Taking a break from the decorating, we go to my grandparents' house to pick oranges. They've got a small orchard in their yard, with orange, lemon, and kumquat trees, all of which need to be picked in time to bag them up in pretty little bags and give them away as Christmas presents. We have a good time together, laughing when someone's hair gets caught in a limb or Braeden gets pelted by an out of control citrus fruit, avoiding the thorns, trying to eat oranges without making too much of a mess, and insisting that taking pictures is not helping (cough, cough Mom). Once we've collected our treasure and bandaged our wounds, we load up on chicken and dumplings. It's a simple, meaningful experience that slows the holiday season down. It's also one of my favorite parts of this time of the year.
It's always fun to look back on Christmases past and see how much has changed. I used to make my Christmas lists in July, and they would be ten pages long and filled with requests of clothes for my baby dolls, a few hundred books, and the odd harmonica or telescope. I would prepare them carefully and put them in a letter addressed to Santa Claus, which Daddy would take to work and send off to the North Pole in time for Santa to handle before Christmas. I would be on my best behavior, because every time I got in trouble, something got crossed off. I must have gotten in trouble quite a bit, because I never did get those three dozen or so American Girl outfits. I would tear into the living room on Christmas morning and make a grand mess of the presents which were wrapped so neatly beneath the tree. Wrapping paper was everywhere. It was mayhem. Nowadays, I like it quieter and simpler. Don't get me wrong, I like presents. Who doesn't? No matter how old you are, it's impossible not to feel a thrill of excitement when you're handed a box that could contain anything. But in the middle of all that wrapping paper flying everywhere and the shouts of excitement as someone opens the present they've been dying to get, it's nice to sit back and see the unabashed excitement on Braeden's face, or the way Mom smiles when she realizes that we were in fact listening the times she mentioned wanting something. A lot of people have said a lot about the Christmas season, about the feeling that you get when you look around and see your loved ones in their pajamas, remembering how it felt to be 6 or 7 on Christmas morning, about the excitement and anticipation that builds and builds the closer December 25th gets, and they've said it more eloquently that I could ever hope to. But in my 18 years, I've found that the Christmas season is about more than buying those boots I wanted, or getting a new series of books on sale. It's not about red velvet cake or a perfect turkey or how many times we can watch Christmas Vacation in a single day (the answer is quite a lot, if you're determined and really believe in yourself.) It's not about the decorations or the Christmas music that nobody can agree on. It's not about snow-or a lack thereof-or reminding ourselves of all the things we wish we had. The Christmas season is about realizing that we've already got everything we could ever wish for. And I think that's beautiful. That's why Christmas is my favorite holiday.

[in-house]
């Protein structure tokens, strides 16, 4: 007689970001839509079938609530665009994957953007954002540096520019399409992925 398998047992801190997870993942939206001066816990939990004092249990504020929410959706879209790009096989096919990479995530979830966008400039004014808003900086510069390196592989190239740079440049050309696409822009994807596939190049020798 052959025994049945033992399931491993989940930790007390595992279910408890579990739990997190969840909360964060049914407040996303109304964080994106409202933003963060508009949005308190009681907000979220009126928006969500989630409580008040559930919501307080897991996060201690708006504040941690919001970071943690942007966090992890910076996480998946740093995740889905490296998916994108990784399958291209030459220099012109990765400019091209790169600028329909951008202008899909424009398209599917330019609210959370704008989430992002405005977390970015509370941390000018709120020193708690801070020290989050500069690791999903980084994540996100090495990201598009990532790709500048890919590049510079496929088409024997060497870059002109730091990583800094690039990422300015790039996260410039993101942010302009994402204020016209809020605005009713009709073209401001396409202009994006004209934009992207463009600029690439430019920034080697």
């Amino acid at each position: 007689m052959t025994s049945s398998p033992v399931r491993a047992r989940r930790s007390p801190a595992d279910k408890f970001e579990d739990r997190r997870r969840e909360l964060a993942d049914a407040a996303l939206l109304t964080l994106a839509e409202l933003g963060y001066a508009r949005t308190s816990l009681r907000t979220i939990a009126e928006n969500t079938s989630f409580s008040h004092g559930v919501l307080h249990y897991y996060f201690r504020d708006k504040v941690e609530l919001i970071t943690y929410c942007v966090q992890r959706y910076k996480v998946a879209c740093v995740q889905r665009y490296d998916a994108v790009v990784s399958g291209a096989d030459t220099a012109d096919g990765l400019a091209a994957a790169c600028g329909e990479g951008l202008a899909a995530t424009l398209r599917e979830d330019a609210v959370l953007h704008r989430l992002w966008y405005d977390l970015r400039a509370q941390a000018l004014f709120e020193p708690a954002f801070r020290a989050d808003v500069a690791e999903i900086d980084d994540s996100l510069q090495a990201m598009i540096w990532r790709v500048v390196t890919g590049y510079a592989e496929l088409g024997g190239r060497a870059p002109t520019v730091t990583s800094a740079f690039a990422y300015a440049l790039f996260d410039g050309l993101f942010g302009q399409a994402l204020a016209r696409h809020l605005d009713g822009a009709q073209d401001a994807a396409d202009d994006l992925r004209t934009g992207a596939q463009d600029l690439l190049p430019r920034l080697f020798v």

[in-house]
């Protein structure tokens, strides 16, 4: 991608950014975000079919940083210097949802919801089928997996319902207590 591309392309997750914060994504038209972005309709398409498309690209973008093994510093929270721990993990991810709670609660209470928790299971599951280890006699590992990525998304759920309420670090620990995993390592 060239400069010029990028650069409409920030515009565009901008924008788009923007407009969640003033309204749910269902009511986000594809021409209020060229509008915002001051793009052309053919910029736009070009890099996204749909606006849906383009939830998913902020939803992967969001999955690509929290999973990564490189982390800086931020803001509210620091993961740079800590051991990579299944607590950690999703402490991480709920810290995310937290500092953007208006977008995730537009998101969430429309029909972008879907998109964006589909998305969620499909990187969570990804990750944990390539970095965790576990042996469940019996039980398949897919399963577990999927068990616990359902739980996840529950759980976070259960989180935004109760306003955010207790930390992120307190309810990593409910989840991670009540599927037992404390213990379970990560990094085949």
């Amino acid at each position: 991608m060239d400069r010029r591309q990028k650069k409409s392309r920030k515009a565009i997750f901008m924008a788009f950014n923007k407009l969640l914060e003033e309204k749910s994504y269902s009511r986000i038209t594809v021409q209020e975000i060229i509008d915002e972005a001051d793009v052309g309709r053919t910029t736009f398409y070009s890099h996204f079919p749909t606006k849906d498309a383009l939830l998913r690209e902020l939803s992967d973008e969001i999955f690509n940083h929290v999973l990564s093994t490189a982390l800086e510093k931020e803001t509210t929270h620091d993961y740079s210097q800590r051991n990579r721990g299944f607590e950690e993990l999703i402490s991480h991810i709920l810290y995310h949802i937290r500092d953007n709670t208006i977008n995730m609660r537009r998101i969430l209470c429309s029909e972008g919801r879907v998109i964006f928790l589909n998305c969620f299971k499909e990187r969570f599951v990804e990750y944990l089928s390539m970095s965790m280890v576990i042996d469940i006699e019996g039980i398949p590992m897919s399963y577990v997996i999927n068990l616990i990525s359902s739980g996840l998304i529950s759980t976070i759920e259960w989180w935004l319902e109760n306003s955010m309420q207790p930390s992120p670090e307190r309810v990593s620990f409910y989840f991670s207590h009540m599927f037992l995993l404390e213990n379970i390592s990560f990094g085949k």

It is the most wonderful time of the year, after all.
So from our family to yours, have a very merry Christmas season. Remember that family is the greatest gift we could ever receive, and love is the freest gift we could ever give. Treasure the things you can't get on Black Friday more than the things you did get. And never, ever forget that it is perfectly acceptable to line your windows with red, orange, and yellow chili pepper lights that you bought when your mother said, "I don't care, just get more lights!" Feliz Navidad, right?